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The Lord of the Rings by J.R.R. Tolkien - Barron's Booknotes
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With misgivings, Faramir allows the hobbits to continue
their quest. Gollum guides Frodo and Sam into Mordor,
betraying them there.

Gollum is captured by the men of Gondor and would have
been killed, except for Frodo's intervention. Frodo at this
point has come a long way from Bag End. He now accepts
responsibility for others, taking Gollum under his
protection to save his life. He also speaks with Faramir-as
with an equal, showing his rise in status. Tolkien even
compares Frodo to Aragorn: When Gollum balks at being
blindfolded, Frodo says that all three of them will be
blindfolded, just as Aragorn insisted in Lorien when Gimli
the dwarf was unfairly singled out for similar treatment.

Against Faramir's advice, the hobbits follow Gollum past
Minas Morgul, once a stronghold of good, but now held by
Sauron. From there they climb a long series of stairs that
leads to a secret passage over the mountains and into

An important incident occurs before they enter the secret
tunnel. Gollum returns from his wanderings to find Frodo
and Sam sleeping peacefully. He is debating with himself,
and Smeagol, his good side, seems to be winning. He gives
Frodo a touch that is almost a caress; for a moment, he
himself looks like an old weary hobbit-"starved, pitiable."
But when Sam awakens and accuses him of sneaking, the
moment is past and Gollum reverts to his evil self. Here
you see why some people consider Gollum such a tragic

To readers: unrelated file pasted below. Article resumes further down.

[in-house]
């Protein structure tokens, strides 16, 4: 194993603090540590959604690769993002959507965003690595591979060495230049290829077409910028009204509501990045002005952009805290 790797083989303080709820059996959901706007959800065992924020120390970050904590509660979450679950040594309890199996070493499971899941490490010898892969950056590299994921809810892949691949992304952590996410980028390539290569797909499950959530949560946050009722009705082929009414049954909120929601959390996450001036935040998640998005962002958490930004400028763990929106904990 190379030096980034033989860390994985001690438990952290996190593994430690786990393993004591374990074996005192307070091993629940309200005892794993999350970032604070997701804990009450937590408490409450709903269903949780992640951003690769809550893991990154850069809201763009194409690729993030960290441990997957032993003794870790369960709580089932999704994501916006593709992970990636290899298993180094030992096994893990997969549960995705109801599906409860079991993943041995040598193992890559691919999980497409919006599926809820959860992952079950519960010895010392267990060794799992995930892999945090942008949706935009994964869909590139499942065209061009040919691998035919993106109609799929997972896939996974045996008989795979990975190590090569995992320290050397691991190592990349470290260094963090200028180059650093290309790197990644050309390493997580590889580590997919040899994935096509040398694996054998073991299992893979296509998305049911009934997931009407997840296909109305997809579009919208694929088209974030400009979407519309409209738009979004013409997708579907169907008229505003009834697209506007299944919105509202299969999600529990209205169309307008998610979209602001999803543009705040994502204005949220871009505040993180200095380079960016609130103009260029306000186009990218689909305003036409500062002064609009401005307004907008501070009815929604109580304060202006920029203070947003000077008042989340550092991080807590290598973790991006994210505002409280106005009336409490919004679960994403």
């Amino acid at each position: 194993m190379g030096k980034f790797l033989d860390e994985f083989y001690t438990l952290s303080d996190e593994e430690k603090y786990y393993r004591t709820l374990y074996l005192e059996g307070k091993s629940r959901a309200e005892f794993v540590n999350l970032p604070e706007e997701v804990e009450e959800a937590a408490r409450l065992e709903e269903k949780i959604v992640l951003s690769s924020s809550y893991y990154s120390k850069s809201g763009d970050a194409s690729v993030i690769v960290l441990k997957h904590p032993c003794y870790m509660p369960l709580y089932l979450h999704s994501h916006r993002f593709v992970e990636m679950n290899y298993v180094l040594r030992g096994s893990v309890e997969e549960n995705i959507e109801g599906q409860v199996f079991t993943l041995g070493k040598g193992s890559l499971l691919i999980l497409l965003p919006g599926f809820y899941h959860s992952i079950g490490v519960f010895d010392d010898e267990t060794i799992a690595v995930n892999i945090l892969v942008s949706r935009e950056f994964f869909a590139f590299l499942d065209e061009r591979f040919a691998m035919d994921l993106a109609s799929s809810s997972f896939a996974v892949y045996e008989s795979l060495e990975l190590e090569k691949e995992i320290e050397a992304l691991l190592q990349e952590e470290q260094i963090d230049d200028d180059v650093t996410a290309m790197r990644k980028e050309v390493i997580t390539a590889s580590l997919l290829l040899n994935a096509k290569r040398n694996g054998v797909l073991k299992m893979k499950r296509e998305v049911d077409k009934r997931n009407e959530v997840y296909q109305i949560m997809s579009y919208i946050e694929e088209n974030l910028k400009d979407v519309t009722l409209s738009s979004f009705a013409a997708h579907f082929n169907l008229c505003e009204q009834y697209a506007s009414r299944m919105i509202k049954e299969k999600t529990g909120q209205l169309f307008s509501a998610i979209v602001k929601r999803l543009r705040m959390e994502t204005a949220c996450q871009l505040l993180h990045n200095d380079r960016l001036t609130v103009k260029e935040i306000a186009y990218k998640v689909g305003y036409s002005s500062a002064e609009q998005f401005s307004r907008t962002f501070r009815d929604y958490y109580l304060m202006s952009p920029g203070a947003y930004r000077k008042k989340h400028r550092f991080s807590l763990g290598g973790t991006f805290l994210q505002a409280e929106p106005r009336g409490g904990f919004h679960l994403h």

character: when it seems possible he might be reformed by
the goodness of others, a moment of misunderstanding
ruins everything.

Gollum now leads the hobbits into a trap. The tunnel they
must take is the lair of Shelob, a monstrous spiderlike
creature, the mother of the spiders that attacked Bilbo and
the dwarves in The Hobbit. As Shelob advances on her
prey, Sam has a sudden vision of Galadriel and the phial of
starlight she gave Frodo. Frodo holds out the phial, and as
his hope increases so does the light, until it seems to be a
brilliant flame in his hand. Frodo calls out some elvish
words, but it's as if another voice is speaking through him.
Some readers interpret these things-Sam's vision, the light
of the phial, and Frodo's words of power-as the emergence
of some inner resource that the hobbits had previously been
unaware of. Others see it as a sign that Sam and Frodo are
not alone, but are being aided by some power that works
through them. Before the blaze of the phial and the threat of
Frodo's sword, Shelob backs away, and the hobbits flee out
the other end of the tunnel, into Mordor.

When Gollum said that Sauron would eat the whole world,
he was speaking figuratively. Shelob, on the other hand,
desires literally to eat all living things. She personifies
greed, showing in a horrifying way its destructiveness.
Sauron's ambition is to make all other wills into an
extension of his own. Shelob's ambition is to destroy not
only will, but life, so that in all the world she's the only
creature left alive.

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The Lord of the Rings by J.R.R. Tolkien - Barron's Booknotes

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